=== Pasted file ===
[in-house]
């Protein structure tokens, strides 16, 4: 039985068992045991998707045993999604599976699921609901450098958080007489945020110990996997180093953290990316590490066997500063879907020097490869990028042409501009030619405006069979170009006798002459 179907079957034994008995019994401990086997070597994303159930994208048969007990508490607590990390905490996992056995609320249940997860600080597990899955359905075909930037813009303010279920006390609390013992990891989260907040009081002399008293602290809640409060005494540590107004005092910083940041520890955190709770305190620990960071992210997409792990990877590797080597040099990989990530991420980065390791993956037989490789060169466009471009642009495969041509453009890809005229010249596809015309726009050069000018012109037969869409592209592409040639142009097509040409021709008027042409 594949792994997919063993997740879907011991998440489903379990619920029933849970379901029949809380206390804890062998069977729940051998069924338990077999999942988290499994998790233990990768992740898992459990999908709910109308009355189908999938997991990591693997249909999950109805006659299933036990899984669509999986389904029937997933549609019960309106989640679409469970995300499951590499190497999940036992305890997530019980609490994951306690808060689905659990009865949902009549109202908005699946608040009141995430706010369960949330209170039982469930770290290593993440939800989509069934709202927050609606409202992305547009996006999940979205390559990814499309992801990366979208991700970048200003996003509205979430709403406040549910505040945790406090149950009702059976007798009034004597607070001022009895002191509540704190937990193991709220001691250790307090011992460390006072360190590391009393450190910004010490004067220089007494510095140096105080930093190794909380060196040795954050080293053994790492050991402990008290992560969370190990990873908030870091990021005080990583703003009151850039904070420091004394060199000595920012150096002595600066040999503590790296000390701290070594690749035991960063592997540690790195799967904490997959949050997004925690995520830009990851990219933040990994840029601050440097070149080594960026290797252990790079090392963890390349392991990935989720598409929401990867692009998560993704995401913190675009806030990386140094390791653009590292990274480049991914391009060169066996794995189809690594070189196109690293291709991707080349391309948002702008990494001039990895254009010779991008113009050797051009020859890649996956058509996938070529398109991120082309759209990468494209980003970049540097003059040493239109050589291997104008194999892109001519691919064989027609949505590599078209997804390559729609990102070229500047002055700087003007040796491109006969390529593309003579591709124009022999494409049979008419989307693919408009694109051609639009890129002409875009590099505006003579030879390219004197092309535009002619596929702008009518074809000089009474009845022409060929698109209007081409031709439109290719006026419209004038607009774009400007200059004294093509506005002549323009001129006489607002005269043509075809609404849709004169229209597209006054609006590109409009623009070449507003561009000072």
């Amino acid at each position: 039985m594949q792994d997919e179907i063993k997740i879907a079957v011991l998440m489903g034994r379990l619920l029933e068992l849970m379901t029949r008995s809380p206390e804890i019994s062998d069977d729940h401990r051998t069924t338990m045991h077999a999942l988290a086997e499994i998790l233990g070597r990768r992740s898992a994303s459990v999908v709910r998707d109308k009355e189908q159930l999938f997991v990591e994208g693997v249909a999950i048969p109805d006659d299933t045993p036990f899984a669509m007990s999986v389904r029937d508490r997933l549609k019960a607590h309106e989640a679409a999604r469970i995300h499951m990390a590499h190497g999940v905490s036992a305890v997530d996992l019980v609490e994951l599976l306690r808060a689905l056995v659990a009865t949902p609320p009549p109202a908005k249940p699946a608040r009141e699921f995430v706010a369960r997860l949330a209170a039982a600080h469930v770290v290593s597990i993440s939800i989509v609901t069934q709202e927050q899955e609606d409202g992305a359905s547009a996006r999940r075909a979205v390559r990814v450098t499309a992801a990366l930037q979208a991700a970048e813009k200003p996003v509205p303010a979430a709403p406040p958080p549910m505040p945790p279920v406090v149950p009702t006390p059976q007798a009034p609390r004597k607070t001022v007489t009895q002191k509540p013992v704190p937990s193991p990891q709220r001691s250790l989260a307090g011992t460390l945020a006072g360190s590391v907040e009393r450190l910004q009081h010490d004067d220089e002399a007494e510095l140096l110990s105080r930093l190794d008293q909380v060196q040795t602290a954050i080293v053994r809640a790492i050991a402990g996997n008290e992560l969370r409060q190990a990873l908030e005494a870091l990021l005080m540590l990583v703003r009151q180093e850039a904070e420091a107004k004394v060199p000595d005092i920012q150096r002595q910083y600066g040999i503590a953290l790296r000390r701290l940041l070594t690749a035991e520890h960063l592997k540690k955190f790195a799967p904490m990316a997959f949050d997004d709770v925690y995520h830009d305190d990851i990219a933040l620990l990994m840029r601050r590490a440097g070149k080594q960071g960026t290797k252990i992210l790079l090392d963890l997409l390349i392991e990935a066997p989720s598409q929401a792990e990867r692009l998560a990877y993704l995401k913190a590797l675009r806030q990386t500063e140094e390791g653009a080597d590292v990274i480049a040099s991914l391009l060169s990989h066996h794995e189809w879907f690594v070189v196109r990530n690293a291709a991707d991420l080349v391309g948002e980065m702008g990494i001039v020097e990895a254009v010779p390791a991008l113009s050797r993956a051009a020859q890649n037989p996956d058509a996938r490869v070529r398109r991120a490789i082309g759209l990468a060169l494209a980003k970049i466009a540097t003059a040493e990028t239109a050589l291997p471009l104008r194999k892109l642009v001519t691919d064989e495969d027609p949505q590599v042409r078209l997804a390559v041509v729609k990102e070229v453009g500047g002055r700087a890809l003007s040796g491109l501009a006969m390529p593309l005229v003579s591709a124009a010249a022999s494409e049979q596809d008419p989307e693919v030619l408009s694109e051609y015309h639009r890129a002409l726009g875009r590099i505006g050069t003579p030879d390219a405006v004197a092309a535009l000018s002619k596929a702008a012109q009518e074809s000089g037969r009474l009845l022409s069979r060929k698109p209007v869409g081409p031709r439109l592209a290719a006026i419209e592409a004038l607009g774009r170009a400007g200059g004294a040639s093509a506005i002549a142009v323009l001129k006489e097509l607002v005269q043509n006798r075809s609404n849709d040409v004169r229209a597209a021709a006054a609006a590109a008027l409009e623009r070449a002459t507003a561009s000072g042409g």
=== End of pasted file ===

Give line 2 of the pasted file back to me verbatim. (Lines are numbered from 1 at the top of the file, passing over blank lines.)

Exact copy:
């Protein structure tokens, strides 16, 4: 039985068992045991998707045993999604599976699921609901450098958080007489945020110990996997180093953290990316590490066997500063879907020097490869990028042409501009030619405006069979170009006798002459 179907079957034994008995019994401990086997070597994303159930994208048969007990508490607590990390905490996992056995609320249940997860600080597990899955359905075909930037813009303010279920006390609390013992990891989260907040009081002399008293602290809640409060005494540590107004005092910083940041520890955190709770305190620990960071992210997409792990990877590797080597040099990989990530991420980065390791993956037989490789060169466009471009642009495969041509453009890809005229010249596809015309726009050069000018012109037969869409592209592409040639142009097509040409021709008027042409 594949792994997919063993997740879907011991998440489903379990619920029933849970379901029949809380206390804890062998069977729940051998069924338990077999999942988290499994998790233990990768992740898992459990999908709910109308009355189908999938997991990591693997249909999950109805006659299933036990899984669509999986389904029937997933549609019960309106989640679409469970995300499951590499190497999940036992305890997530019980609490994951306690808060689905659990009865949902009549109202908005699946608040009141995430706010369960949330209170039982469930770290290593993440939800989509069934709202927050609606409202992305547009996006999940979205390559990814499309992801990366979208991700970048200003996003509205979430709403406040549910505040945790406090149950009702059976007798009034004597607070001022009895002191509540704190937990193991709220001691250790307090011992460390006072360190590391009393450190910004010490004067220089007494510095140096105080930093190794909380060196040795954050080293053994790492050991402990008290992560969370190990990873908030870091990021005080990583703003009151850039904070420091004394060199000595920012150096002595600066040999503590790296000390701290070594690749035991960063592997540690790195799967904490997959949050997004925690995520830009990851990219933040990994840029601050440097070149080594960026290797252990790079090392963890390349392991990935989720598409929401990867692009998560993704995401913190675009806030990386140094390791653009590292990274480049991914391009060169066996794995189809690594070189196109690293291709991707080349391309948002702008990494001039990895254009010779991008113009050797051009020859890649996956058509996938070529398109991120082309759209990468494209980003970049540097003059040493239109050589291997104008194999892109001519691919064989027609949505590599078209997804390559729609990102070229500047002055700087003007040796491109006969390529593309003579591709124009022999494409049979008419989307693919408009694109051609639009890129002409875009590099505006003579030879390219004197092309535009002619596929702008009518074809000089009474009845022409060929698109209007081409031709439109290719006026419209004038607009774009400007200059004294093509506005002549323009001129006489607002005269043509075809609404849709004169229209597209006054609006590109409009623009070449507003561009000072």